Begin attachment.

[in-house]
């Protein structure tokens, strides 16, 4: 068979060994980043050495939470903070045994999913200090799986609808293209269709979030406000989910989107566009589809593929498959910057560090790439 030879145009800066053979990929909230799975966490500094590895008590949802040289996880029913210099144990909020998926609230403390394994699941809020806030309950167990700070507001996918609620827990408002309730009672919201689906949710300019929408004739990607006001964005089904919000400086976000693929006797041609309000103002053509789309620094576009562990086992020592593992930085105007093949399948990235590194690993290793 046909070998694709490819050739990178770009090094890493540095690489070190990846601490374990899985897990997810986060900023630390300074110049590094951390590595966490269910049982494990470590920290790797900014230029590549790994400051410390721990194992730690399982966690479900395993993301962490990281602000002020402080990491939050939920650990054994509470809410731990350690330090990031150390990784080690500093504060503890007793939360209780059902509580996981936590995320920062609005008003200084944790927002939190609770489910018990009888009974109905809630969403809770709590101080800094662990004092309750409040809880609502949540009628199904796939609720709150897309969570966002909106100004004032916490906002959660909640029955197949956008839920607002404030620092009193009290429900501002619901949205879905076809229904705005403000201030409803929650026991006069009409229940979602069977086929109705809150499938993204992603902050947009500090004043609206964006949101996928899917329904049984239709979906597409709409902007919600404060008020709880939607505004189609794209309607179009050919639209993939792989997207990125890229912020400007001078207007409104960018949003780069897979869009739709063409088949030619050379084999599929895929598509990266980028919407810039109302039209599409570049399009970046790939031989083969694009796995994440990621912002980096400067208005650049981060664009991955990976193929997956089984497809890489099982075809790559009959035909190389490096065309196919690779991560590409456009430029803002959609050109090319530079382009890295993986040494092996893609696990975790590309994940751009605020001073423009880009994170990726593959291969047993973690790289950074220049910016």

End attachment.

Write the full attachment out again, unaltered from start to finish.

[in-house]
């Protein structure tokens, strides 16, 4: 068979060994980043050495939470903070045994999913200090799986609808293209269709979030406000989910989107566009589809593929498959910057560090790439 030879145009800066053979990929909230799975966490500094590895008590949802040289996880029913210099144990909020998926609230403390394994699941809020806030309950167990700070507001996918609620827990408002309730009672919201689906949710300019929408004739990607006001964005089904919000400086976000693929006797041609309000103002053509789309620094576009562990086992020592593992930085105007093949399948990235590194690993290793 046909070998694709490819050739990178770009090094890493540095690489070190990846601490374990899985897990997810986060900023630390300074110049590094951390590595966490269910049982494990470590920290790797900014230029590549790994400051410390721990194992730690399982966690479900395993993301962490990281602000002020402080990491939050939920650990054994509470809410731990350690330090990031150390990784080690500093504060503890007793939360209780059902509580996981936590995320920062609005008003200084944790927002939190609770489910018990009888009974109905809630969403809770709590101080800094662990004092309750409040809880609502949540009628199904796939609720709150897309969570966002909106100004004032916490906002959660909640029955197949956008839920607002404030620092009193009290429900501002619901949205879905076809229904705005403000201030409803929650026991006069009409229940979602069977086929109705809150499938993204992603902050947009500090004043609206964006949101996928899917329904049984239709979906597409709409902007919600404060008020709880939607505004189609794209309607179009050919639209993939792989997207990125890229912020400007001078207007409104960018949003780069897979869009739709063409088949030619050379084999599929895929598509990266980028919407810039109302039209599409570049399009970046790939031989083969694009796995994440990621912002980096400067208005650049981060664009991955990976193929997956089984497809890489099982075809790559009959035909190389490096065309196919690779991560590409456009430029803002959609050109090319530079382009890295993986040494092996893609696990975790590309994940751009605020001073423009880009994170990726593959291969047993973690790289950074220049910016």